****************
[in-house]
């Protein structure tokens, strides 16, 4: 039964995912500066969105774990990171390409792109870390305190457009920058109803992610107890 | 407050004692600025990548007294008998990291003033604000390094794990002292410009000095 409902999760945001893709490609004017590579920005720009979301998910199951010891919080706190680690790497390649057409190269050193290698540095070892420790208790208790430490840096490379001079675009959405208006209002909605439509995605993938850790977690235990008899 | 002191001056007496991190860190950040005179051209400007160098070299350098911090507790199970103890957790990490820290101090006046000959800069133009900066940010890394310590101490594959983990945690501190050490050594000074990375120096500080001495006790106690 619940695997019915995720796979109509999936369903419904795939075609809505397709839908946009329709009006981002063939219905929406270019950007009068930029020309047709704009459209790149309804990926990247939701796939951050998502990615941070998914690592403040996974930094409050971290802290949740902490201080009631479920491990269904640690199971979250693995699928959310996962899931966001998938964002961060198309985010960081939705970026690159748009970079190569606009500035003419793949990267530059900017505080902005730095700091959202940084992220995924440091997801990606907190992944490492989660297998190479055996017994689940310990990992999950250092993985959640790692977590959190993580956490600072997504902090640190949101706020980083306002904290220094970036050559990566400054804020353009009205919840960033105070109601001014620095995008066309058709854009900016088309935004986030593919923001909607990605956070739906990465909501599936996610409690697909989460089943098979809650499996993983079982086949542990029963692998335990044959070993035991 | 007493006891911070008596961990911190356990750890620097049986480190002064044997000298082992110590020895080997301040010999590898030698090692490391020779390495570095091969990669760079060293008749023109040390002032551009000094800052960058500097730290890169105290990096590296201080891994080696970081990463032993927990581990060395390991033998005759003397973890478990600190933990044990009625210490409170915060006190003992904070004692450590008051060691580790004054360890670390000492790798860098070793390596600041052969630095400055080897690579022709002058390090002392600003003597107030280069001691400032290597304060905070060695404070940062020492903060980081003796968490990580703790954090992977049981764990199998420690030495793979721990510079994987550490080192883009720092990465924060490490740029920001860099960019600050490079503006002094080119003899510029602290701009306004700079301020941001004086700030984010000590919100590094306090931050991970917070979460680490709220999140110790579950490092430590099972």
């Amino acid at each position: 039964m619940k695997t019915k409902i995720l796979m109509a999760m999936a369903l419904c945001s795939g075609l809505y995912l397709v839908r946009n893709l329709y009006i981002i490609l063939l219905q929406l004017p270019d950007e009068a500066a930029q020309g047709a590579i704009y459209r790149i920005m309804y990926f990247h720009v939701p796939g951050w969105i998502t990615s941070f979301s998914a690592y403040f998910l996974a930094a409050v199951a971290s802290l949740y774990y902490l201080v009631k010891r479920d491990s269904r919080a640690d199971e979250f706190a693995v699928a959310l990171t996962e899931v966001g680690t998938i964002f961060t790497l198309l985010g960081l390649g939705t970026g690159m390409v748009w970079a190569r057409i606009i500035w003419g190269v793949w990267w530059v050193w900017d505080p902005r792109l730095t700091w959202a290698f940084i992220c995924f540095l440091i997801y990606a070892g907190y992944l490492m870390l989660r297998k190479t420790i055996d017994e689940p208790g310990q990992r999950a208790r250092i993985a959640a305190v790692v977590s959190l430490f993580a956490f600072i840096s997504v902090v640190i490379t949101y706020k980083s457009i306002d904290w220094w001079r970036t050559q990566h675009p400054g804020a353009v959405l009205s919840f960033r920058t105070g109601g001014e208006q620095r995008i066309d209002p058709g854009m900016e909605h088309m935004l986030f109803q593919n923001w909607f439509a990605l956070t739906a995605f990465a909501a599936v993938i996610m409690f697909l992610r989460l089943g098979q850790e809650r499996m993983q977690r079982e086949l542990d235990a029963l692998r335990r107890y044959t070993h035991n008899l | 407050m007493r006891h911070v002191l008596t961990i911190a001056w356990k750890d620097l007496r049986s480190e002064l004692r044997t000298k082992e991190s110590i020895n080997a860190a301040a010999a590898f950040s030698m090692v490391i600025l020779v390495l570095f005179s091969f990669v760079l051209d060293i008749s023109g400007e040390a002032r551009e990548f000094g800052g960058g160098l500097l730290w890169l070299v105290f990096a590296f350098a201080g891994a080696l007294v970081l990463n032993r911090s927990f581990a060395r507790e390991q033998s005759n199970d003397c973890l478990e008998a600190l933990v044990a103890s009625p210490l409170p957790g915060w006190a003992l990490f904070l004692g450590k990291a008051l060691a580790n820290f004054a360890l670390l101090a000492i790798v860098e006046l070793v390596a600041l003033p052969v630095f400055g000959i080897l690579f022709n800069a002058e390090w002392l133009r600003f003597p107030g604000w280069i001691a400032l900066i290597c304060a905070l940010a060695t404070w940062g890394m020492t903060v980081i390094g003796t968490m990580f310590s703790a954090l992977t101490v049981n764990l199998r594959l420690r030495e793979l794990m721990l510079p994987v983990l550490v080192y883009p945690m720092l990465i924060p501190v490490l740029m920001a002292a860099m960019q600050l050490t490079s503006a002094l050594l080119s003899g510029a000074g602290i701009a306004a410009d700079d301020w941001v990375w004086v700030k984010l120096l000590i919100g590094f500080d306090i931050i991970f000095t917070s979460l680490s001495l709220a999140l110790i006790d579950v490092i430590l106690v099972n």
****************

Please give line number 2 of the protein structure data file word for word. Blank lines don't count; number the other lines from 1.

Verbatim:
């Protein structure tokens, strides 16, 4: 039964995912500066969105774990990171390409792109870390305190457009920058109803992610107890 | 407050004692600025990548007294008998990291003033604000390094794990002292410009000095 409902999760945001893709490609004017590579920005720009979301998910199951010891919080706190680690790497390649057409190269050193290698540095070892420790208790208790430490840096490379001079675009959405208006209002909605439509995605993938850790977690235990008899 | 002191001056007496991190860190950040005179051209400007160098070299350098911090507790199970103890957790990490820290101090006046000959800069133009900066940010890394310590101490594959983990945690501190050490050594000074990375120096500080001495006790106690 619940695997019915995720796979109509999936369903419904795939075609809505397709839908946009329709009006981002063939219905929406270019950007009068930029020309047709704009459209790149309804990926990247939701796939951050998502990615941070998914690592403040996974930094409050971290802290949740902490201080009631479920491990269904640690199971979250693995699928959310996962899931966001998938964002961060198309985010960081939705970026690159748009970079190569606009500035003419793949990267530059900017505080902005730095700091959202940084992220995924440091997801990606907190992944490492989660297998190479055996017994689940310990990992999950250092993985959640790692977590959190993580956490600072997504902090640190949101706020980083306002904290220094970036050559990566400054804020353009009205919840960033105070109601001014620095995008066309058709854009900016088309935004986030593919923001909607990605956070739906990465909501599936996610409690697909989460089943098979809650499996993983079982086949542990029963692998335990044959070993035991 | 007493006891911070008596961990911190356990750890620097049986480190002064044997000298082992110590020895080997301040010999590898030698090692490391020779390495570095091969990669760079060293008749023109040390002032551009000094800052960058500097730290890169105290990096590296201080891994080696970081990463032993927990581990060395390991033998005759003397973890478990600190933990044990009625210490409170915060006190003992904070004692450590008051060691580790004054360890670390000492790798860098070793390596600041052969630095400055080897690579022709002058390090002392600003003597107030280069001691400032290597304060905070060695404070940062020492903060980081003796968490990580703790954090992977049981764990199998420690030495793979721990510079994987550490080192883009720092990465924060490490740029920001860099960019600050490079503006002094080119003899510029602290701009306004700079301020941001004086700030984010000590919100590094306090931050991970917070979460680490709220999140110790579950490092430590099972």